THERAPEUTIC EFFECT OF CARVACROL ON GIARDIA INTESTINALIS IN EXPERIMENTALLY INFECTED MICE
Rania Ayman Tawfik
Department of Parasitology, Faculty of Medicine, Ain Shams University, Cairo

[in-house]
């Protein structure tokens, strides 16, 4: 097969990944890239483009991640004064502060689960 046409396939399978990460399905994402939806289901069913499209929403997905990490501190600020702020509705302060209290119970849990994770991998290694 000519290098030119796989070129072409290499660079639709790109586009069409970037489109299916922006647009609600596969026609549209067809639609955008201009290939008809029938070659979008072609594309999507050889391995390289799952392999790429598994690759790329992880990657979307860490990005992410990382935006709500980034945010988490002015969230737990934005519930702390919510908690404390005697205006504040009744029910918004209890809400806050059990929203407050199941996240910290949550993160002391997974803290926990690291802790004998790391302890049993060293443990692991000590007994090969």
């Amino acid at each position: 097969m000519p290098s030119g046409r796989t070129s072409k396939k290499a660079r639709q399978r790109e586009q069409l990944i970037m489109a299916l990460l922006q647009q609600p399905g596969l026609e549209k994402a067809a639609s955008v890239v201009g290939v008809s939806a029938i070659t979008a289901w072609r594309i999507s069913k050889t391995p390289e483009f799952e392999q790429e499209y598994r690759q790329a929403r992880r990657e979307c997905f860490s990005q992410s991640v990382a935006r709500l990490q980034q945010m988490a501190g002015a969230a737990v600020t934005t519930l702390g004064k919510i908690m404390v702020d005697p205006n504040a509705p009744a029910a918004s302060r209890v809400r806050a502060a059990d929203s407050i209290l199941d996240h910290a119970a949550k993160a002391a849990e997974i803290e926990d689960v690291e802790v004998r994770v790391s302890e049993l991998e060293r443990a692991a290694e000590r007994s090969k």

Giardia intestinalis (G. intestinalis) is considered one of the most common protozoan parasites in humans. It is a major cause of diarrhoeal illness as it infects millions of people worldwide. Giardiasis is generally treated with nitroimidazoles, nitrofurans, benzimidazoles and pyrantel pamoate. However, repeated reports of treatment failure, parasite resistance and drug toxicity emphasize the necessity to develop new treatments with greater efficacy and less side effects. The present study evaluated the in vivo efficacy of carvacrol against G. intestinalis in experimentally infected mice. Forty eight BALB/c mice were infected with Giardia cyst suspension containing 104cysts. Mice were divided into 4 groups: (G1) Infected untreated control group, (G2) Infected group treated by carvacrol (20 mg/kg), (G3) Infected group treated by carvacrol (40 mg/kg) and (G4) Infected group treated by metronidazole (15 mg/kg). Anti-giardial activity was assessed by faecal cyst counts, intestinal trophozoite counts and histopathological examination of hematoxylin and eosin (H&E) stained sections of the upper part of the small intestine. The anti-giardial activity of carvacrol on Giardia infection in mice evidenced by significant dose-dependent reductions of both faecal cyst and intestinal trophozoite counts was demonstrated. Carvacrol (40 mg/kg) reduced excretion of Giardia cysts in stools by 99.98% and trophozoites in intestine by 97.27%, while carvacrol (20 mg/kg) reduced faecal cyst excretion by 76.32% and trophozoites in intestine by 74.86%. There was a significant statistical difference in the carvacrol-treated groups when compared to the infected untreated control group. Carvacrol (40 mg/kg) was as effective as metronidazole in the reduction of faecal cyst and intestinal trophozoite counts with no statistical difference between the 2 groups. Histopathological examination revealed complete healing of the intestinal mucosa in mice treated with carvacrol (40 mg/kg) and metronidazole, and partial healing in those treated with carvacrol (20 mg/kg). The present study demonstrated the anti-giardial therapeutic effect of carvacrol in experimentally infected mice and highlighted its potential use as an alternative therapy for giardiasis in humans.